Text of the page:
18. Drives High-level Primary Drives (cont.) • Autonomy • Deference • Similance • Fairness • Honor • Nurturance • Conservation • Curiosity (see Sun, 2009 for definitions)

  19. Drives Primary Drive Considerations: • Empirical data: The primary drives are largely uncorrelated and individually significant (Reiss, 2004) • Each drive may be weighted differently by different individuals, leading to individual differences (even personality differences; more later) • One aims for a “moderate mean” (Aristotle, 1953; Reiss, 2004): Desirable levels of satisfaction is often neither the highest nor the lowest (e.g., low food, high drive; high food, low drive) Q

  20. Drives There are also Secondary (Derived) Drives • Secondary and more changeable • Acquired in the process of satisfying primary drives • Gradually acquired drives through conditioning (Hull, 1951) • Externally set drives through externally given instructions • Etc. Q

  21. Drives • Motivational Subsystem • Introduction • Drives • Low-level Primary Drives • High-level Primary Drives • Drive Strengths • Goal Structure • Goal List • Goal Stack • Meta-Cognitive Subsystem • Introduction • Structure & Responsibilities • Simulation Examples • Summary

  22. Drives Drive Strength Considerations (e.g., Tyrell, 1993; Sun, 2003) • Proportional Activation: Drive activation should be proportional to the perceived deficit • Opportunism: Opportunities need to be taken into consideration when calculating desirability of alternatives • Contiguity of Actions: Tendency to continue the current action sequence Q

  23. Drives Drive Strength Considerations (cont.) • Persistence: Actions to satisfy a drive should persist beyond minimum satisfaction • Interruption when Necessary: When a much more urgent drive arises, actions for a lower-priority drive may be interrupted • Combination of Preferences: A compromise candidate may be generated that is the best in terms of the combined preferences of the different drives Q

  24. Drives General structure of a drive (cf. Tyrell 1993; Toates, 1987; Sun, 2009): Additionally, persistence factors, etc. where dis the gain for drive d(consisting of three gain parameters) and dis the drivedbaseline Q

  25. Drives • Deficitdcan represent an innate psychological sensitivity to a certain need (including, in some cases, a perceived physiological deficit) • Stimulusd may consist of an internal evaluation of the relevance of the current state relative to a particular drive, taking into consideration: • Sensory information • Maybe working memory • Maybe current goal • A meta-cognitive subsystem filtered interpretation of the above (will be discussed later) Q

  26. Drives* A few examples of calculating drive strengths: • Food: • Avoiding Physical Danger: • Affiliation and Belongingness: • Recognition and Achievement: Q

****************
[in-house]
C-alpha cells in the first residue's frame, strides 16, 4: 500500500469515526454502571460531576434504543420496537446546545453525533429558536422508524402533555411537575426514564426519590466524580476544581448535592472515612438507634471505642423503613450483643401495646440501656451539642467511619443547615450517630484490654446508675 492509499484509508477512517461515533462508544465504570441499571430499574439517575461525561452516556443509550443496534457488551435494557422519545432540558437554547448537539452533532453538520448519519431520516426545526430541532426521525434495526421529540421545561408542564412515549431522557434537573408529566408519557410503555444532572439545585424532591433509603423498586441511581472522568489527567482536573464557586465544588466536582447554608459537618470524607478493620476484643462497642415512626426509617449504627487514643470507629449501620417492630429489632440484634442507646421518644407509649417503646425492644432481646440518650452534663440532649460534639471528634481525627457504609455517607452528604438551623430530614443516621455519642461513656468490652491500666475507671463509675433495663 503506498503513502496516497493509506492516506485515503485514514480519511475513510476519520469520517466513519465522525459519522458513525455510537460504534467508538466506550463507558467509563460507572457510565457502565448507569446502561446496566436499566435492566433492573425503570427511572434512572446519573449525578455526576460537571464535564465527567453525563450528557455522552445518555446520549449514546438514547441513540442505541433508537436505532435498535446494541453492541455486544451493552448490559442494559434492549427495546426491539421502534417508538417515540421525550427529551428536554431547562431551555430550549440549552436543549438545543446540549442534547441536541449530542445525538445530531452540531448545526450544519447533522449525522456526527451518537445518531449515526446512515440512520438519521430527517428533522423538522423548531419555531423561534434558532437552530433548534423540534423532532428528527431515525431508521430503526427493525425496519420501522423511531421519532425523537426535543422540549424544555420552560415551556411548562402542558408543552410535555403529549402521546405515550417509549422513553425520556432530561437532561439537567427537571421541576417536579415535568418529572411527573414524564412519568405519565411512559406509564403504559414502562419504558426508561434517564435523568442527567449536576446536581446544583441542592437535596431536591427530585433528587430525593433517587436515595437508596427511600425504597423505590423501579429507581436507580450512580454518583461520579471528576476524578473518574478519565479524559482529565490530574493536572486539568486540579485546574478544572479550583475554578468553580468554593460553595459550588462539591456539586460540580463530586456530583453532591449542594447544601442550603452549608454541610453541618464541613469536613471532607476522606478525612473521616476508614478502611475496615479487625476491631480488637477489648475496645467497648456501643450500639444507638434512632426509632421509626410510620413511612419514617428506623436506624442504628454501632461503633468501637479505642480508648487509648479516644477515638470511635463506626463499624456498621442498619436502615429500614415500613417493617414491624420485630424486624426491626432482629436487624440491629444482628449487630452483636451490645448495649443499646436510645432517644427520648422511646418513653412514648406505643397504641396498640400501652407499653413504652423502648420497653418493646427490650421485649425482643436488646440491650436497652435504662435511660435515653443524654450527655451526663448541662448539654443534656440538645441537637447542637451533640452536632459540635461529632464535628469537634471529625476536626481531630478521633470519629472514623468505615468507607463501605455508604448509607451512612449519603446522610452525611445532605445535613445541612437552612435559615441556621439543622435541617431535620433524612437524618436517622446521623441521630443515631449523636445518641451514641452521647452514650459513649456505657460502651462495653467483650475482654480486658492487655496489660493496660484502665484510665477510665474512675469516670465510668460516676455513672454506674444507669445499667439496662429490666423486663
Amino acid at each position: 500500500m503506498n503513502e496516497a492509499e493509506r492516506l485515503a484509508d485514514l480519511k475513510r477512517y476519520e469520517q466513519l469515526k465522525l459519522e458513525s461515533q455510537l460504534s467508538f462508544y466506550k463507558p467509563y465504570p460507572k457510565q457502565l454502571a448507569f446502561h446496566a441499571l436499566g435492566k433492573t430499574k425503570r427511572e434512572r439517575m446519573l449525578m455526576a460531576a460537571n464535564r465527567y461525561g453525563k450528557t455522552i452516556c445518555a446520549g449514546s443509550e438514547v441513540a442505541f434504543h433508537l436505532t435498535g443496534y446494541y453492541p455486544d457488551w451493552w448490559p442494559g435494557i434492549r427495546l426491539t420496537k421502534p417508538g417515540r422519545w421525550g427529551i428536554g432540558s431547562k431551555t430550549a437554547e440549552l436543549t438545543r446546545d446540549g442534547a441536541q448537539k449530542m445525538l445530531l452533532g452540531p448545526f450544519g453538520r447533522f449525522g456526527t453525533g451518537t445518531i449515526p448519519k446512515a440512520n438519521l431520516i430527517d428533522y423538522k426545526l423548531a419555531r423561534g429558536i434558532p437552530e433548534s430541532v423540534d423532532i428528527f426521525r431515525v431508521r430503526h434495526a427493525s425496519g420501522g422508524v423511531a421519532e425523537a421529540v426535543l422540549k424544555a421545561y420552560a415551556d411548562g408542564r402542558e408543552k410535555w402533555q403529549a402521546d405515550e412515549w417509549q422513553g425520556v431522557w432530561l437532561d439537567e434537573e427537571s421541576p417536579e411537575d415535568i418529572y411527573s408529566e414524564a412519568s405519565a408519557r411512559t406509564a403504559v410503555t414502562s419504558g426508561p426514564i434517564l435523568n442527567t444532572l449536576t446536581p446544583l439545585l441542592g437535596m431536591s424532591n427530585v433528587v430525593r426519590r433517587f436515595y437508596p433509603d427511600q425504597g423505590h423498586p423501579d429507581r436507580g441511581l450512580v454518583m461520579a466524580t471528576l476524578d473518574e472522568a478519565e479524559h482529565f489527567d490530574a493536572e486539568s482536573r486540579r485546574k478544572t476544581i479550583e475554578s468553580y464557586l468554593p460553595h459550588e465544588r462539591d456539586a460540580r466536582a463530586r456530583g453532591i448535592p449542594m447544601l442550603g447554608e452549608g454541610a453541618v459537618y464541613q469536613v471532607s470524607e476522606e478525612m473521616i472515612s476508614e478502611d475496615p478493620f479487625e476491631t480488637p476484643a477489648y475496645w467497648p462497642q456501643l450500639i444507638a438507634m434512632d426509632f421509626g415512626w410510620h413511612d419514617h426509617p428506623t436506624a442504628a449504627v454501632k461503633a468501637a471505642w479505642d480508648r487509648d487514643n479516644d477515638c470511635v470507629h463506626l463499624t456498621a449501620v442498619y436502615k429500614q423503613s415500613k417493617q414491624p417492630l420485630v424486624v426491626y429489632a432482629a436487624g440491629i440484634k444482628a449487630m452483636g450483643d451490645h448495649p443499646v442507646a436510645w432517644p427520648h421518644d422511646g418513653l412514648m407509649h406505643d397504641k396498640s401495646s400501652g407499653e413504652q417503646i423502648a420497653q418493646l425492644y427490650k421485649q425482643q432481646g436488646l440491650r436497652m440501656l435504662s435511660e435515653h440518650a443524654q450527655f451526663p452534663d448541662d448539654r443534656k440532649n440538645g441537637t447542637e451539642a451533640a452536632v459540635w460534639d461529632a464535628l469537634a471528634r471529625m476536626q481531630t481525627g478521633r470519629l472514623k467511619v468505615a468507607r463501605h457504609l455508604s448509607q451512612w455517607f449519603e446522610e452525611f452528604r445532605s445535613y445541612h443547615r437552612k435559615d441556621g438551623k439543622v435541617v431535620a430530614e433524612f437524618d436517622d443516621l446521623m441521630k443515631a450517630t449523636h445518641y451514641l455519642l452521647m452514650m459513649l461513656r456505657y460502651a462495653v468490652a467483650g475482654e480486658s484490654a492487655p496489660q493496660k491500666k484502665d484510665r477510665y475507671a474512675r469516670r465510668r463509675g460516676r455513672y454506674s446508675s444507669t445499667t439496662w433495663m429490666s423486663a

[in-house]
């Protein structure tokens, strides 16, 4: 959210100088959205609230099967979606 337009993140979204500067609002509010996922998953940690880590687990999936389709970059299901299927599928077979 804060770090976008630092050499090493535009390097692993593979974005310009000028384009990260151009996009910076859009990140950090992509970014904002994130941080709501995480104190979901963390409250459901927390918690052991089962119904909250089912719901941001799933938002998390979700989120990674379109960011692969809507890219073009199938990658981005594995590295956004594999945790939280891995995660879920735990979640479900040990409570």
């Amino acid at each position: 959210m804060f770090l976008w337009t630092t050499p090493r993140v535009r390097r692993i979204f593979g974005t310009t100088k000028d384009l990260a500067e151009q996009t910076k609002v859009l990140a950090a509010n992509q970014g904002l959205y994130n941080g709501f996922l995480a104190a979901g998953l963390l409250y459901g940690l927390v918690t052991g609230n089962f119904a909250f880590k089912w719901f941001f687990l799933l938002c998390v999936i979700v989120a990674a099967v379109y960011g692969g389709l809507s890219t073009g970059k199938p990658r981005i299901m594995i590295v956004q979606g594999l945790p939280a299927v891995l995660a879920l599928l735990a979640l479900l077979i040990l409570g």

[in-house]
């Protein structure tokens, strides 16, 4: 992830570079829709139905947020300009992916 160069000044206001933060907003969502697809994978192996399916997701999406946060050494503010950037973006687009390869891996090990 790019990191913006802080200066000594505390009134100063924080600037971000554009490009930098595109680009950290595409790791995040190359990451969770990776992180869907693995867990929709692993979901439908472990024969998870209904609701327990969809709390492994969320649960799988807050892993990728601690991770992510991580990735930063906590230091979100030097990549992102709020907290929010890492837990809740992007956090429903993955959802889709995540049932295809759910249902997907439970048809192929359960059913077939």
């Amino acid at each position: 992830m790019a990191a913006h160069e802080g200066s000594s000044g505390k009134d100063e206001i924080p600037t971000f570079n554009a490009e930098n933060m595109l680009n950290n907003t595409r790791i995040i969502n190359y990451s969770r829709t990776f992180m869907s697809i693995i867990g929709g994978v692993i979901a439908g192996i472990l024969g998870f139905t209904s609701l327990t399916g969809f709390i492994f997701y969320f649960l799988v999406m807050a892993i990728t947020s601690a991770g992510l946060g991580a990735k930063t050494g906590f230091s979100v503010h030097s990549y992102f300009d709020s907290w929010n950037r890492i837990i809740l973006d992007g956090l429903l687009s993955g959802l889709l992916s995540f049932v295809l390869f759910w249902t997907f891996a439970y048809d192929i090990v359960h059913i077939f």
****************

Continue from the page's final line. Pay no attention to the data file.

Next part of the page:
27. Drives BIS versus BAS: avoidance vs. approach drives (reward-seeking vs. punishment avoiding; cf. Gray, 1987):

  28. Drives BIS versus BAS: avoidance vs. approach drives (cf. Gray, 1987; Clark & Watson, 1999; Cacioppo, Gardner, & Berntson, 1999): Justifications for the division This determination is based on seeking positive rewards vs. avoiding punishments (i.e., negative rewards). • This determination does not involve complex reasoning, mental simulation, etc., because the processes of drives are reflexive and immediate (Heidegger 1927; Dreyfus 1992). • Some drives come with intrinsic positive rewards (e.g., food, reproduction, fairness/vengeance, dominance, affiliation, achievement, etc. ---- essentially all the drives in the BAS), while others do not have related intrinsic positive reward (e.g., sleeping, avoiding danger, avoiding the unpleasant; so, mostly, they are for avoiding negative rewards

  29. Drives Questions?

  30. Goal Structure • Motivational Subsystem • Introduction • Drives • Low-level Primary Drives • High-level Primary Drives • Drive Strengths • Goal Structure • Goal List • Goal Stack* • Meta-Cognitive Subsystem • Introduction • Structure & Responsibilities • Simulation Examples • Summary

  31. Goal Structure • Drives: provide the context within which explicit goals are set • Goals: more clear-cut, more specific, and more explicit • Goals: different from drives: • Multiple drives may be activated at the same time while only one goal may be pursued at a time • Drives are diffused in focus whereas goals are often more specific (e.g., Anderson and Lebiere, 1998) • Drives are more implicit, while goals are more explicit (Murray, 1938; Maslow, 1943; Hull, 1951) • Drives are more hardwired, whereas goals are more flexibly created, set, and carried out (Hull, 1951; Sun, 2009) Q

  32. Goal Structure • Goals provide specific, tangible motivations for the actions chosen and performed in the ACS (Note: Actions are chosen in the ACS on the basis of the current input state and the current goal) • The goal structure enables sequencing of actions (behavioral routines) • It also facilitates communicating motivation to the other subsystems (and to other agents) • Implemented in CLARION as: A goal list A goal stack* Q

  33. Goal Structure • Motivational Subsystem • Introduction • Drives • Low-level Primary Drives • High-level Primary Drives • Drive Strengths • Goal Structure • Goal List • Goal Stack* • Meta-Cognitive Subsystem • Introduction • Structure & Responsibilities • Simulation Examples • Summary